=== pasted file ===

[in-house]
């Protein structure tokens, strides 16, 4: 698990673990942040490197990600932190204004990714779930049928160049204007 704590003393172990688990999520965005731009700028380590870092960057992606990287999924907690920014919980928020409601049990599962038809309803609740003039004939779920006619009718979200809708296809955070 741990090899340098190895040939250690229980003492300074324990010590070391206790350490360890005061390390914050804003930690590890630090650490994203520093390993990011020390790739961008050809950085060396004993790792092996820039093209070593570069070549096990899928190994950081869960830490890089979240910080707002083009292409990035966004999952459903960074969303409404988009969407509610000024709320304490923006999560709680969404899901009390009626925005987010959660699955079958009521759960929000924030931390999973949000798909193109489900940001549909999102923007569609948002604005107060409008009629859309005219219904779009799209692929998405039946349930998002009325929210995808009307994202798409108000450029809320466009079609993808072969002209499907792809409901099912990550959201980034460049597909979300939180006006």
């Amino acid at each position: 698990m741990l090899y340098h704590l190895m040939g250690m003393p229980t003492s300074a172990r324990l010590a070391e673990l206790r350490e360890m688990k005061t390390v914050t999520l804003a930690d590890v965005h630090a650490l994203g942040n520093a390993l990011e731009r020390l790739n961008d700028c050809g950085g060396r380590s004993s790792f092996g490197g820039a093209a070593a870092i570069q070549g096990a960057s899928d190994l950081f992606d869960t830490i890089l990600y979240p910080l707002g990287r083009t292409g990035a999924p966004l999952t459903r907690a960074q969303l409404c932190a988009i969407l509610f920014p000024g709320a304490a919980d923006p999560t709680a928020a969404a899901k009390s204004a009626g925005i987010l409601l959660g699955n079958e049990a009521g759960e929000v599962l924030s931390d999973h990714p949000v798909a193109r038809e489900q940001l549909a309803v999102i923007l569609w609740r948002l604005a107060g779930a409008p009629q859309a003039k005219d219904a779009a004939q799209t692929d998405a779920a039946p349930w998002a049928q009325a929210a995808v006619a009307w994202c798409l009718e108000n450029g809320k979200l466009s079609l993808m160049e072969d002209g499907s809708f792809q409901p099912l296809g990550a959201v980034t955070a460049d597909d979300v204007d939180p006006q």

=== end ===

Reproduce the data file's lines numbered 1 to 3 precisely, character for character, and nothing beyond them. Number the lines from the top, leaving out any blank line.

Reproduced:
[in-house]
């Protein structure tokens, strides 16, 4: 698990673990942040490197990600932190204004990714779930049928160049204007 704590003393172990688990999520965005731009700028380590870092960057992606990287999924907690920014919980928020409601049990599962038809309803609740003039004939779920006619009718979200809708296809955070 741990090899340098190895040939250690229980003492300074324990010590070391206790350490360890005061390390914050804003930690590890630090650490994203520093390993990011020390790739961008050809950085060396004993790792092996820039093209070593570069070549096990899928190994950081869960830490890089979240910080707002083009292409990035966004999952459903960074969303409404988009969407509610000024709320304490923006999560709680969404899901009390009626925005987010959660699955079958009521759960929000924030931390999973949000798909193109489900940001549909999102923007569609948002604005107060409008009629859309005219219904779009799209692929998405039946349930998002009325929210995808009307994202798409108000450029809320466009079609993808072969002209499907792809409901099912990550959201980034460049597909979300939180006006």
């Amino acid at each position: 698990m741990l090899y340098h704590l190895m040939g250690m003393p229980t003492s300074a172990r324990l010590a070391e673990l206790r350490e360890m688990k005061t390390v914050t999520l804003a930690d590890v965005h630090a650490l994203g942040n520093a390993l990011e731009r020390l790739n961008d700028c050809g950085g060396r380590s004993s790792f092996g490197g820039a093209a070593a870092i570069q070549g096990a960057s899928d190994l950081f992606d869960t830490i890089l990600y979240p910080l707002g990287r083009t292409g990035a999924p966004l999952t459903r907690a960074q969303l409404c932190a988009i969407l509610f920014p000024g709320a304490a919980d923006p999560t709680a928020a969404a899901k009390s204004a009626g925005i987010l409601l959660g699955n079958e049990a009521g759960e929000v599962l924030s931390d999973h990714p949000v798909a193109r038809e489900q940001l549909a309803v999102i923007l569609w609740r948002l604005a107060g779930a409008p009629q859309a003039k005219d219904a779009a004939q799209t692929d998405a779920a039946p349930w998002a049928q009325a929210a995808v006619a009307w994202c798409l009718e108000n450029g809320k979200l466009s079609l993808m160049e072969d002209g499907s809708f792809q409901p099912l296809g990550a959201v980034t955070a460049d597909d979300v204007d939180p006006q």